Brain and Behavior

Sensation and Perception

What are association cortices and what role do they play in perception?

The association cortices are the cortical areas that synthesize the fundamental units of sensation into larger patterns and towards a recognizable whole. The visual association cortex is in the occipital lobe, just anterior to the primary visual cortex. The auditory association cortex is in the temporal lobe, close to the primary auditory cortex. The association cortex for touch is next to the somatosensory strip in the parietal cortex, in the brain regions known as S2 and S3.

After sensory information is processed in the unimodal (single sense) association areas, it is sent to the multimodal association areas, where information from different sensory modalities can be coordinated. For example, information about the sight of a chair as well as the sound and the feel of your body as you sit down in it is coordinated into the unified perception of a single object. Simultaneously, activation of the hippocampus and parts of the temporal cortex jog our memory, allowing us to place our perception in the context of our memories. Thus, this particular object is recognized as a chair.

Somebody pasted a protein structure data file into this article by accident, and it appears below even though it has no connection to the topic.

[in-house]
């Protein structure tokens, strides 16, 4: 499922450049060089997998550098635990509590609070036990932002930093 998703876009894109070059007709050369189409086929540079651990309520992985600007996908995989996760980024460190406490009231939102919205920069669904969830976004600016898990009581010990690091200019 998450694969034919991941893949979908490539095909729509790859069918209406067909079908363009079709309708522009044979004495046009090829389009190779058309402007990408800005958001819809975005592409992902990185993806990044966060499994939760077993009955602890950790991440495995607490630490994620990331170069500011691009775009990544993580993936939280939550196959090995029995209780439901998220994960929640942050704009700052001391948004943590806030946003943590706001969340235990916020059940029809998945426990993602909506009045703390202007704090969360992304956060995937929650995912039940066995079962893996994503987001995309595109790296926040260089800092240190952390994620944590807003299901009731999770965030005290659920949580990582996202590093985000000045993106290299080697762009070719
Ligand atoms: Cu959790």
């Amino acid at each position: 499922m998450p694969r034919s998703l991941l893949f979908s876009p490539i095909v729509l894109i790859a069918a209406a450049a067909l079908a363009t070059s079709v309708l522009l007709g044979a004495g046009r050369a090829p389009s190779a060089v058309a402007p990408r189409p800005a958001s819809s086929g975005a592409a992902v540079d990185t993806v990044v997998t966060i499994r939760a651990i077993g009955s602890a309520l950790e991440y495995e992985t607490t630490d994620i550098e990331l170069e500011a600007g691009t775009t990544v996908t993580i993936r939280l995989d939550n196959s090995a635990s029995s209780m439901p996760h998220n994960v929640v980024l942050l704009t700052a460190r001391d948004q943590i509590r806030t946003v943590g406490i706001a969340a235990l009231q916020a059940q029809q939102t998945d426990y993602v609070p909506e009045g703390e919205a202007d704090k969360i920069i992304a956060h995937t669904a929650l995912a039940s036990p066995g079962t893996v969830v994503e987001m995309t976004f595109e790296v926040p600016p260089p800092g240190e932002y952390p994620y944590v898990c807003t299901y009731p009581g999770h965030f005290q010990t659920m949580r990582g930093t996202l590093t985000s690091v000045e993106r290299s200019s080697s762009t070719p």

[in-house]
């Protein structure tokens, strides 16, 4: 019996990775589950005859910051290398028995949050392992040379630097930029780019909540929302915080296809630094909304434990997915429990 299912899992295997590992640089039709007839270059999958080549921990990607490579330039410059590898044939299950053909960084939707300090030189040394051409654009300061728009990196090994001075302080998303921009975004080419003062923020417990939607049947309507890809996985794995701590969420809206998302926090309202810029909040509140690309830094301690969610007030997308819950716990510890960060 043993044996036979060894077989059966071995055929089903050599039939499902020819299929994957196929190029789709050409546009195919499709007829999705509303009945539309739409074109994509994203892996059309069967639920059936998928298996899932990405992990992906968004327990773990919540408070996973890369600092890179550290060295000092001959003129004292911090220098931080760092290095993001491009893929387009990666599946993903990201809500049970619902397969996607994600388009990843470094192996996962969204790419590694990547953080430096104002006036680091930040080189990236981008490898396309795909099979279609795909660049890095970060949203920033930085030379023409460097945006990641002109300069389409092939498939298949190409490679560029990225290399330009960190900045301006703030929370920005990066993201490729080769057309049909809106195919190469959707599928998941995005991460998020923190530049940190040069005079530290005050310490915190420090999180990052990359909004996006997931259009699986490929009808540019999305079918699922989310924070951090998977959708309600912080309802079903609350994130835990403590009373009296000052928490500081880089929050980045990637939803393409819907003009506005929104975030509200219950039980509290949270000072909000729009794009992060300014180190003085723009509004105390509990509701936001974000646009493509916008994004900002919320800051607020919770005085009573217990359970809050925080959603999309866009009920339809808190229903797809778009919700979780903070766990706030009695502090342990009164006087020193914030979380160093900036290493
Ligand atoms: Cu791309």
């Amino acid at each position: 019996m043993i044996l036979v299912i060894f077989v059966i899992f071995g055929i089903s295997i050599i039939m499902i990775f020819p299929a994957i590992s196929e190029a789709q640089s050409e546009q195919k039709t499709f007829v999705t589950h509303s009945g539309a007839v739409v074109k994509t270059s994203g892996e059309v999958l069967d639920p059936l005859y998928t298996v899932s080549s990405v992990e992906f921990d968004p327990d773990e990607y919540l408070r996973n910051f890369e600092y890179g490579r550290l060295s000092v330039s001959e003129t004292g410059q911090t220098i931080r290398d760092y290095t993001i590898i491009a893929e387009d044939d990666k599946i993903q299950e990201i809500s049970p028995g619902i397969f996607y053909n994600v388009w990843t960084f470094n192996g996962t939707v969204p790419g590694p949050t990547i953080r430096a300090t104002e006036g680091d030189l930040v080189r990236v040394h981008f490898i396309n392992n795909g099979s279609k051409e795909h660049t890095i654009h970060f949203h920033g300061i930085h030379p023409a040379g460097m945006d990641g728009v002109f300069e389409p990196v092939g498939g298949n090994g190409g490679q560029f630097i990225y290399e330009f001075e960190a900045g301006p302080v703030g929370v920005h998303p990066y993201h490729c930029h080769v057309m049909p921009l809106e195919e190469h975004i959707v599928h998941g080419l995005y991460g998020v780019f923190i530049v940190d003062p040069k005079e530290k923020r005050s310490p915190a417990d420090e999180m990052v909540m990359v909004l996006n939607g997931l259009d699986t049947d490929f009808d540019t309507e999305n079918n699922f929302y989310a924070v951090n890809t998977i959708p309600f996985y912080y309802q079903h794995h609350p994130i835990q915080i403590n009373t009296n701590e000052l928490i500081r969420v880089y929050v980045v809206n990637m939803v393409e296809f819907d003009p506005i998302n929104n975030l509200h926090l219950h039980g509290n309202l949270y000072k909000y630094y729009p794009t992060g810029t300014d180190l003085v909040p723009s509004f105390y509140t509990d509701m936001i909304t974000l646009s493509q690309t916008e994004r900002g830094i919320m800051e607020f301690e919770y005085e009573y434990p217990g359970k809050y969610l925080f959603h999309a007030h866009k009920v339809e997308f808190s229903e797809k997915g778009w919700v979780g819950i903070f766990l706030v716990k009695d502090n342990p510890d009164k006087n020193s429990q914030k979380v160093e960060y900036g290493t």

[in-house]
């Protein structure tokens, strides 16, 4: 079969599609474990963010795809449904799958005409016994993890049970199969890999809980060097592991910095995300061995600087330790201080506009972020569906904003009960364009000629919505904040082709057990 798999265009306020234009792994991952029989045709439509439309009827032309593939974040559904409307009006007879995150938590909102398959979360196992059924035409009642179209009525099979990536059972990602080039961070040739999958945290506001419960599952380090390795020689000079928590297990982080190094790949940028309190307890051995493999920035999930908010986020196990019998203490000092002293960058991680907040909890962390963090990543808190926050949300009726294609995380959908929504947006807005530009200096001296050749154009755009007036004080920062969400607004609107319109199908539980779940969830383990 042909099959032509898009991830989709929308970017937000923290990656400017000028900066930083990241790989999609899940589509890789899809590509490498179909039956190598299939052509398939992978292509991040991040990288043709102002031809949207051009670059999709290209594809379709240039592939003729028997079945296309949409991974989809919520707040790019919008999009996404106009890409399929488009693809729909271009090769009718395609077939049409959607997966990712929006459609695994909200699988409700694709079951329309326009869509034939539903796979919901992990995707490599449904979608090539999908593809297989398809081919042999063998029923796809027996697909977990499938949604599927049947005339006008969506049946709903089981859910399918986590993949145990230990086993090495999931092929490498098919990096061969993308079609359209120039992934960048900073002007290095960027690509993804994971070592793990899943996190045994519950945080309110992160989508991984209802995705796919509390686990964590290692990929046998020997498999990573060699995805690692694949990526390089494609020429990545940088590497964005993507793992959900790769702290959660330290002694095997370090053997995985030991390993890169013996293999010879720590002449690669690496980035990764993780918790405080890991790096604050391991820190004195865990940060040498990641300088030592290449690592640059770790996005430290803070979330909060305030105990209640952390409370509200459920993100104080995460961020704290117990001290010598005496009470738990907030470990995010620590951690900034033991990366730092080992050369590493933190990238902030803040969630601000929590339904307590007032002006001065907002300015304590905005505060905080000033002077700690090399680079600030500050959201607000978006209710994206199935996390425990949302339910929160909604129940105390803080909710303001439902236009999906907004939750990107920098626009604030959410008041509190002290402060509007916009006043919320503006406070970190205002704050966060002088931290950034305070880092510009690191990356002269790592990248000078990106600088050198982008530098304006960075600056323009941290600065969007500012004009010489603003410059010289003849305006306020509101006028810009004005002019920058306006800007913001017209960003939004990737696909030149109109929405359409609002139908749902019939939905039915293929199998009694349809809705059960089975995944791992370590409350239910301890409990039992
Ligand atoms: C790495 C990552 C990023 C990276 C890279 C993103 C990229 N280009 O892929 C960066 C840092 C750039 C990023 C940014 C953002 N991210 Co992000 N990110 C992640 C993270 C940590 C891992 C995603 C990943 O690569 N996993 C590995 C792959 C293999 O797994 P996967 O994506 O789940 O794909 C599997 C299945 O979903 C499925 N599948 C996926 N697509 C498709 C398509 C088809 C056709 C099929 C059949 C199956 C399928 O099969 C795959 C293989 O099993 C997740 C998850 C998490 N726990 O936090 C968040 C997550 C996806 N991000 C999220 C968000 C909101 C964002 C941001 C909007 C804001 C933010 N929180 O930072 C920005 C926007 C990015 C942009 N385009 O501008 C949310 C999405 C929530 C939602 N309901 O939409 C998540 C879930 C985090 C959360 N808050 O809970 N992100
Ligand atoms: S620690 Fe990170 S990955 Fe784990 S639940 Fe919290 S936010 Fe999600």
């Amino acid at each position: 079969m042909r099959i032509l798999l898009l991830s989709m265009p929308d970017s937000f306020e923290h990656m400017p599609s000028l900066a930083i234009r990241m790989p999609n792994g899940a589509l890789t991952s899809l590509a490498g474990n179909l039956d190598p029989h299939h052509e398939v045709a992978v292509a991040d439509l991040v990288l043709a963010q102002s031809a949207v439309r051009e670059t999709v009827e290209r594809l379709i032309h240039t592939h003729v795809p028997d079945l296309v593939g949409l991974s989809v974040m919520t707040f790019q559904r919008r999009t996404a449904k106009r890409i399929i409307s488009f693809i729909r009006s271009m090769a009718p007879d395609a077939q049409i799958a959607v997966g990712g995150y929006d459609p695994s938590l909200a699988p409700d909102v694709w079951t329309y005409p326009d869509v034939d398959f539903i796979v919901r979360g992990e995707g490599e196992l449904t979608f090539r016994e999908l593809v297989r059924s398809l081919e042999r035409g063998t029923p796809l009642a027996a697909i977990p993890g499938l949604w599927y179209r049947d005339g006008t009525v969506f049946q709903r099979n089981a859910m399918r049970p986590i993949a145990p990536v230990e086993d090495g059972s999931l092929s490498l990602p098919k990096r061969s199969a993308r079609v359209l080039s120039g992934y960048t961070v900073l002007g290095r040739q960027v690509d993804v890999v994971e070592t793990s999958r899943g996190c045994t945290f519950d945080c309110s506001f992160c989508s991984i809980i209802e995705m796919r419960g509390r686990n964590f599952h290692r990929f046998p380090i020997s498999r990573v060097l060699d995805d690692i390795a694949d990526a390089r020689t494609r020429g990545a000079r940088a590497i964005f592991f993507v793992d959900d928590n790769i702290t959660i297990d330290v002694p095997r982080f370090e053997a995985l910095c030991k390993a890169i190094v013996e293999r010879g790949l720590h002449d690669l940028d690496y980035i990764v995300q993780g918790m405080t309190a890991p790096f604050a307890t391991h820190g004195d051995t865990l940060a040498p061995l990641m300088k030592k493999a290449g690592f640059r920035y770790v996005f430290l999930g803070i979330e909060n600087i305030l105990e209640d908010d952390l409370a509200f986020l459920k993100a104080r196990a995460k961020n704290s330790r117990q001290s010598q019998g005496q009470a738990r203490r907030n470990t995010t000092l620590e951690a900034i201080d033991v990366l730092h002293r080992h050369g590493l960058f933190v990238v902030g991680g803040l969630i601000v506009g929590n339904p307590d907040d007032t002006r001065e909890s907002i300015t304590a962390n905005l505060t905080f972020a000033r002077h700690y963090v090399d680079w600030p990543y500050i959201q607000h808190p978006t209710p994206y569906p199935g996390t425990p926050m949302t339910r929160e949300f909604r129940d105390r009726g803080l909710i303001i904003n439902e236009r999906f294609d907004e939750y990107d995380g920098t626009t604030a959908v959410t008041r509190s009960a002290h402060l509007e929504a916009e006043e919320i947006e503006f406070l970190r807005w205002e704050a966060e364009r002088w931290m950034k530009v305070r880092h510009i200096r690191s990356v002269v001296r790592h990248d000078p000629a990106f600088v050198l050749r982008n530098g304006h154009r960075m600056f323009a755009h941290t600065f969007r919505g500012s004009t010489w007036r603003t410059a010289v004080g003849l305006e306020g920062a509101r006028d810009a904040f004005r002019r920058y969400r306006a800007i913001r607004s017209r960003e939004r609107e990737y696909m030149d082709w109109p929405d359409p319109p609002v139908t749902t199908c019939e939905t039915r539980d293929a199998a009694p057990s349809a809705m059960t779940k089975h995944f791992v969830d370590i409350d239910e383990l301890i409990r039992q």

What meets the eye is not always perceived the same from person to person. The external world that people see and hear and touch and smell is interpreted differently as it is filtered through each individual’s emotions, memories, and cognitive processes (iStock).

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